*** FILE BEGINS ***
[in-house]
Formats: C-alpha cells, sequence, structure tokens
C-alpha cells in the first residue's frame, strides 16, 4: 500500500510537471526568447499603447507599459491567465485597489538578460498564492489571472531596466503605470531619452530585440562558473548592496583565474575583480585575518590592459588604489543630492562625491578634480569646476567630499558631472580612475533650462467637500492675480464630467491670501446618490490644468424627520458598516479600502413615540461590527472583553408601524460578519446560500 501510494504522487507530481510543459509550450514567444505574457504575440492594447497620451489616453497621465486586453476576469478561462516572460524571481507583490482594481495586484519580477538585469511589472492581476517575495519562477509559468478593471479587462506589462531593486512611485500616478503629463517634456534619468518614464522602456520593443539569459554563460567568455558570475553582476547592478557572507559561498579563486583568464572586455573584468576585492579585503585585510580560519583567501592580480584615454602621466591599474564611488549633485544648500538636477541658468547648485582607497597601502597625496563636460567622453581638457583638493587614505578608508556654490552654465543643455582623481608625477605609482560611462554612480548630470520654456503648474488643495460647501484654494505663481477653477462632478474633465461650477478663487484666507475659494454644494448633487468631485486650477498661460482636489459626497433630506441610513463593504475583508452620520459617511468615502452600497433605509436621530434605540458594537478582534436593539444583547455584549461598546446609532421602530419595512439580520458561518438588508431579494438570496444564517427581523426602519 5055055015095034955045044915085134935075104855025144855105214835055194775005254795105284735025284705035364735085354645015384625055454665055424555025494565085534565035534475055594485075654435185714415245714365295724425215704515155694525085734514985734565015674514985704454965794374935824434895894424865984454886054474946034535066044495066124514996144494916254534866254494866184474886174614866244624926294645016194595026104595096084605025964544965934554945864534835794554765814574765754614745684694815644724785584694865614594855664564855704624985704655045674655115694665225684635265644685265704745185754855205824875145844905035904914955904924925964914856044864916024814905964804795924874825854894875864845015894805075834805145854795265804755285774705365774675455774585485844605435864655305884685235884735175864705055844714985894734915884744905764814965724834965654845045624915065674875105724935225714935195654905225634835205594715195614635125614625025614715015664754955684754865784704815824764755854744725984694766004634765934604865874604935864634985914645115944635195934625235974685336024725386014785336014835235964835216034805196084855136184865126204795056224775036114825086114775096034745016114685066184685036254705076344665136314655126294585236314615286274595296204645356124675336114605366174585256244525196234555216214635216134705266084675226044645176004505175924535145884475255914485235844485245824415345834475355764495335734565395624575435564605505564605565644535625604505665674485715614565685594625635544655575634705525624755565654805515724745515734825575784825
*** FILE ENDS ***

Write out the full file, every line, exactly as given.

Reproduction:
[in-house]
Formats: C-alpha cells, sequence, structure tokens
C-alpha cells in the first residue's frame, strides 16, 4: 500500500510537471526568447499603447507599459491567465485597489538578460498564492489571472531596466503605470531619452530585440562558473548592496583565474575583480585575518590592459588604489543630492562625491578634480569646476567630499558631472580612475533650462467637500492675480464630467491670501446618490490644468424627520458598516479600502413615540461590527472583553408601524460578519446560500 501510494504522487507530481510543459509550450514567444505574457504575440492594447497620451489616453497621465486586453476576469478561462516572460524571481507583490482594481495586484519580477538585469511589472492581476517575495519562477509559468478593471479587462506589462531593486512611485500616478503629463517634456534619468518614464522602456520593443539569459554563460567568455558570475553582476547592478557572507559561498579563486583568464572586455573584468576585492579585503585585510580560519583567501592580480584615454602621466591599474564611488549633485544648500538636477541658468547648485582607497597601502597625496563636460567622453581638457583638493587614505578608508556654490552654465543643455582623481608625477605609482560611462554612480548630470520654456503648474488643495460647501484654494505663481477653477462632478474633465461650477478663487484666507475659494454644494448633487468631485486650477498661460482636489459626497433630506441610513463593504475583508452620520459617511468615502452600497433605509436621530434605540458594537478582534436593539444583547455584549461598546446609532421602530419595512439580520458561518438588508431579494438570496444564517427581523426602519 5055055015095034955045044915085134935075104855025144855105214835055194775005254795105284735025284705035364735085354645015384625055454665055424555025494565085534565035534475055594485075654435185714415245714365295724425215704515155694525085734514985734565015674514985704454965794374935824434895894424865984454886054474946034535066044495066124514996144494916254534866254494866184474886174614866244624926294645016194595026104595096084605025964544965934554945864534835794554765814574765754614745684694815644724785584694865614594855664564855704624985704655045674655115694665225684635265644685265704745185754855205824875145844905035904914955904924925964914856044864916024814905964804795924874825854894875864845015894805075834805145854795265804755285774705365774675455774585485844605435864655305884685235884735175864705055844714985894734915884744905764814965724834965654845045624915065674875105724935225714935195654905225634835205594715195614635125614625025614715015664754955684754865784704815824764755854744725984694766004634765934604865874604935864634985914645115944635195934625235974685336024725386014785336014835235964835216034805196084855136184865126204795056224775036114825086114775096034745016114685066184685036254705076344665136314655126294585236314615286274595296204645356124675336114605366174585256244525196234555216214635216134705266084675226044645176004505175924535145884475255914485235844485245824415345834475355764495335734565395624575435564605505564605565644535625604505665674485715614565685594625635544655575634705525624755565654805515724745515734825575784825